World Cup advert review: Pepsi beats Coke as brands grapple with Qatar controversy
Steve Howell of creative agency Dark Horses picks the best and worst World Cup adverts ahead of the month’s tournament in Qatar.
‘Tis the season with a World Cup unceremoniously stuffed in the middle like the turkey in a Pret Christmas sandwich.
The 12 years since Qatar were awarded the tournament have been full of controversy and, as this month’s tournament nears, organisers must be willing for kick-off so everyone stops focusing on the jail time you face for being a homosexual in the host nation.
Anecdotally, I’ve never experienced such a lack of excitement for a World Cup. Even USA ‘94 had more fervour and England didn’t qualify. But one thing that usually gets the goosebumps going is the flurry of adverts that surround a tournament.
Name a famous football ad and I guarantee it’s from a World Cup. And surely World Cup + Christmas = a marketer’s dream scenario? Well, actually, probably not. With an Islamic nation hosting, a global brand will probably make the Christian holiday take a back seat.
Maybe a purpose-driven brand will take a righteous stand about the controversy surrounding the tournament? Well, actually, probably not. Global brands might seem empathetic, tweeting their prayers when disaster strikes, but they seldom stick their neck out over Fifa or the Middle East.
In fact, it’s been quiet in adland for this tournament. Nike hasn’t dropped its campaign yet. Nor has Adidas or another stalwart sponsor, Visa. So maybe there are a few campaigns to come. Until then, let’s look at the brands upon whom the excitement of Qatar 2022 solely rests.
Why joyful Pepsi is best World Cup advert so far
ITV is promoting its coverage by cleverly avoiding any reference to Qatar and instead taking us on a trip down memory lane of past tournaments.
It’s nostalgic and beautifully put together, although it doesn’t get the adrenaline going like I hoped it would.
Coca-Cola has launched its “Believing is Magic” campaign, which sits well with the sportswashing that we’re all getting rinsed through at the moment.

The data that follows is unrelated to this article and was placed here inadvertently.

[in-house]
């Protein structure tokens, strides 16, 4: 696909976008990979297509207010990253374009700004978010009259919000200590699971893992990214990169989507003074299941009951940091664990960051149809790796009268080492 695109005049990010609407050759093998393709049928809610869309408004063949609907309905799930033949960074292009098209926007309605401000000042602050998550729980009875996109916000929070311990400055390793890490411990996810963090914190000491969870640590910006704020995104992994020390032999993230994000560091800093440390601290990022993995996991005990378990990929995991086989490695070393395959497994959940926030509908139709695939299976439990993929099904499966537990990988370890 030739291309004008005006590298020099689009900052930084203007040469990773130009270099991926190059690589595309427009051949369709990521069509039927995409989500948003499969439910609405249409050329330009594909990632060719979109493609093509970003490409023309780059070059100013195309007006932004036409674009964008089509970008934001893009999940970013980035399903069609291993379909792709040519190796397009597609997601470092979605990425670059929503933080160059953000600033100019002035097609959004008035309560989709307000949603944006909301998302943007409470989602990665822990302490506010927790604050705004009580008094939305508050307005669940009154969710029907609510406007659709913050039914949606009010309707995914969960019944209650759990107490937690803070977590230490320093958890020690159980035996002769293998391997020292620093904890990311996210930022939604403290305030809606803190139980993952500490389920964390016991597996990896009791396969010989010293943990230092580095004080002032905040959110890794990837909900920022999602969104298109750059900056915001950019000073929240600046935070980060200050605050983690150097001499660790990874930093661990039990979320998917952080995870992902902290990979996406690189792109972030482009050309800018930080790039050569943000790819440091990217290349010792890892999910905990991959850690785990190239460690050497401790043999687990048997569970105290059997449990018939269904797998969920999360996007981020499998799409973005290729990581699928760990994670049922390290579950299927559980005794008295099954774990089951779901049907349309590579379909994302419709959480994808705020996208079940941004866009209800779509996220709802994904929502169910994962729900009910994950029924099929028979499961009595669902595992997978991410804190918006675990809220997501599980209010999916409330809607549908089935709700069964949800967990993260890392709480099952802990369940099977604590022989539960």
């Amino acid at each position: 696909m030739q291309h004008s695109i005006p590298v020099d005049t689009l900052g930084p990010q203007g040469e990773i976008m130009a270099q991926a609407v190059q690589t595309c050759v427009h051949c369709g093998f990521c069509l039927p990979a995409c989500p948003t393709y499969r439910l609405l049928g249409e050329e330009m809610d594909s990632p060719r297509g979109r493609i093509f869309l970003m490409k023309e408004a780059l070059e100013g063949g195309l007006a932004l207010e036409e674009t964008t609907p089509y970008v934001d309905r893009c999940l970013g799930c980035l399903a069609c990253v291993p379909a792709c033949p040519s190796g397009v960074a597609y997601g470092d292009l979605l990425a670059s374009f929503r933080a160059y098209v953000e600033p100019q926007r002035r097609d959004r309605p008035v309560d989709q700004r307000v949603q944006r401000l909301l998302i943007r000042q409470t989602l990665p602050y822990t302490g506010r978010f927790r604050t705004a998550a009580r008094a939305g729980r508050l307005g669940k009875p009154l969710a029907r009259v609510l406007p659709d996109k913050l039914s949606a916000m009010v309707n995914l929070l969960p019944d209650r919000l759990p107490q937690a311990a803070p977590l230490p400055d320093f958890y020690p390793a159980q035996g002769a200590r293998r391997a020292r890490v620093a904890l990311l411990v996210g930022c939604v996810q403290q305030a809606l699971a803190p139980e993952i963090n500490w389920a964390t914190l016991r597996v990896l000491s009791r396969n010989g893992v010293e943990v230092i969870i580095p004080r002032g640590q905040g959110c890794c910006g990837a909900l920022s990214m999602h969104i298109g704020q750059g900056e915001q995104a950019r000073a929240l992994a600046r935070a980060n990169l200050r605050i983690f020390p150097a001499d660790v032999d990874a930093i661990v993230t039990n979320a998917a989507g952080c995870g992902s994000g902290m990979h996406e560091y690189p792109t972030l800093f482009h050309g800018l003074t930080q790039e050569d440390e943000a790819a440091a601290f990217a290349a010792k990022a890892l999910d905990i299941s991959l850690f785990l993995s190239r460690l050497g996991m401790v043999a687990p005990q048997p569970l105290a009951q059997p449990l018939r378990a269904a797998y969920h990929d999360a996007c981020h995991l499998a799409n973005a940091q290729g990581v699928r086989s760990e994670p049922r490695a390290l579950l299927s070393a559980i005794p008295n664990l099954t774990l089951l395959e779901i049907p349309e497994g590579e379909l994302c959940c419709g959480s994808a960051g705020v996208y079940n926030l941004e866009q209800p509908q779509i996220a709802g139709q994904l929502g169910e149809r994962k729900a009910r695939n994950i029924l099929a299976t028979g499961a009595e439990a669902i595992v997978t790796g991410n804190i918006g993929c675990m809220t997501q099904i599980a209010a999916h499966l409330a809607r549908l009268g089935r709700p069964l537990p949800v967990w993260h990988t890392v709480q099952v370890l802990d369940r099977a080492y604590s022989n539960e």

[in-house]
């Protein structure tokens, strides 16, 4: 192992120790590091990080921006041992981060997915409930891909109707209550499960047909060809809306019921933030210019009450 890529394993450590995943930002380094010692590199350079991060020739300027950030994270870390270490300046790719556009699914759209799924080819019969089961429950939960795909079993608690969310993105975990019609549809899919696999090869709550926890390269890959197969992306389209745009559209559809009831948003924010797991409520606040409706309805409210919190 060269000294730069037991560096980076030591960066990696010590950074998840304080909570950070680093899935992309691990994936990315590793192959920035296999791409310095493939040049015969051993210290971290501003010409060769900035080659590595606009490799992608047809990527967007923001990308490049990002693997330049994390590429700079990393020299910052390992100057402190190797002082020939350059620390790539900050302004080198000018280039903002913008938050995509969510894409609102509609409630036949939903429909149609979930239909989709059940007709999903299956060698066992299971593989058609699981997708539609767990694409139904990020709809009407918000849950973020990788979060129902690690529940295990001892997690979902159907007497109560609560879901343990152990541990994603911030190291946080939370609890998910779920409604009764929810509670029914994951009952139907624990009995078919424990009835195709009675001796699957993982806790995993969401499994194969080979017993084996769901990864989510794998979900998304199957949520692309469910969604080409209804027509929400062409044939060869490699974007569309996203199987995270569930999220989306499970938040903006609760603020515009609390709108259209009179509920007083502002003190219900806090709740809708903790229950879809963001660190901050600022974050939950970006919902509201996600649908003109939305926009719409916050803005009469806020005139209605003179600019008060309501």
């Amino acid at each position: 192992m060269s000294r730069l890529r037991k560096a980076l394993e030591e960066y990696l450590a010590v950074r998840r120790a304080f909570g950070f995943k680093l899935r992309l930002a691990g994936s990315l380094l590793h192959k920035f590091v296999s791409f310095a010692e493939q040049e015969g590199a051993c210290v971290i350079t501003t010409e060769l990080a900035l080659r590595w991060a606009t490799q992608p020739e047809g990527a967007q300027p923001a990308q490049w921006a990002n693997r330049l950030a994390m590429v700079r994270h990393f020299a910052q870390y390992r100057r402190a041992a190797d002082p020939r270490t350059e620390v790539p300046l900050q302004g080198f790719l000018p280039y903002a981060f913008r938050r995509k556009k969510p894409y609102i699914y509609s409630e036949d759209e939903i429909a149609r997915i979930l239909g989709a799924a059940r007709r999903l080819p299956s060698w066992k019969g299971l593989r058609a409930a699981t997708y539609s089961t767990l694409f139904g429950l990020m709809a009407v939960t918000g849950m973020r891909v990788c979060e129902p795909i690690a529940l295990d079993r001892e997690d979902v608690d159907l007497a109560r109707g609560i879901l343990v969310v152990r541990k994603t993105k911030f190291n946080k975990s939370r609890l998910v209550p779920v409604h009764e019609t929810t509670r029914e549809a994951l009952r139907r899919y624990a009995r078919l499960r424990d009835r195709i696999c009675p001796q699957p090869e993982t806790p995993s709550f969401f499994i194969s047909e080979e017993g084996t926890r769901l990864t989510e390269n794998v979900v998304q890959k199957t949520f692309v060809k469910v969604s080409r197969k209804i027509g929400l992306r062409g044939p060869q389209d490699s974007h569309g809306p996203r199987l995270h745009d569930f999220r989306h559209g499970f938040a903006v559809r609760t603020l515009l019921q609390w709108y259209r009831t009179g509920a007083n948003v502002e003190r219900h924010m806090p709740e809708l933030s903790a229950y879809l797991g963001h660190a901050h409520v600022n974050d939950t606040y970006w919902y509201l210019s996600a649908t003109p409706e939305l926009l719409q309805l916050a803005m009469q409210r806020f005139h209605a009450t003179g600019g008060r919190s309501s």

In it a young girl is swept up in a carnival-esque celebration of the beautiful game after taking a sip from the famous bottle. It’s like a visualisation of her literally drinking the kool aid.
American beer giant Budweiser has set its commercial inside a massive tunnel and poses the ponderously obtuse statement “No Matter Your Tunnel, The World Is Yours To Take”. With those exact italics.
Lionel Messi and Neymar make their obligatory appearance, but I’m left wondering about the italicised words and what the tunnel in my life might be, other than the Northern Line.
Hyundai has given us the most unexpected pairing of Korean boyband BTS and former Aston Villa manager Steven Gerrard in the same advert.
In fact, it feels like three adverts in one – there’s some football stuff, then a BTS pop video on a rooftop, and then some banal, cliched driving along a coastal road.
It’s a weird mix of drivel that feels really disjointed. But admittedly, I’m not a BTS fan. Or a Steven Gerrard fan. Or a boring cliched car ad fan either.
Puma’s “Find Your Fearless” ad features a group of London teens on their way to a house party before embracing their fearlessness and becoming grime artists. As you do.
It follows Puma’s usual mix of music, fashion, sport and youth culture and does so with stellar performances from the young actors alongside the ubiquitous Neymar, Chelsea’s Christian Pulisic and Inter Miami reserves’ Romeo Beckham.
It screams that it never wanted to be a World Cup ad, so it sits like an empty promise shouting “be fearless” with nothing fearless about it.
Pepsi’s World Cup campaign is the only one that feels like it answered the brief. It’s a joyful extravaganza of one-upmanship like World Cup campaigns gone by.
Messi, Paul Pogba and Ronaldinho feature in a mass game of nutmegs that culminates in Qatar with some football tricks involving a thobe.
It’s well executed, exciting and set to Fatboy Slim’s “Rockafeller Skank”. So what’s not to love?
Pepsi aside, if the World Cup is anything like the adverts it won’t just be the most controversial World Cup ever but the most boring one too.
Steve Howell is Creative Partner at agency Dark Horses.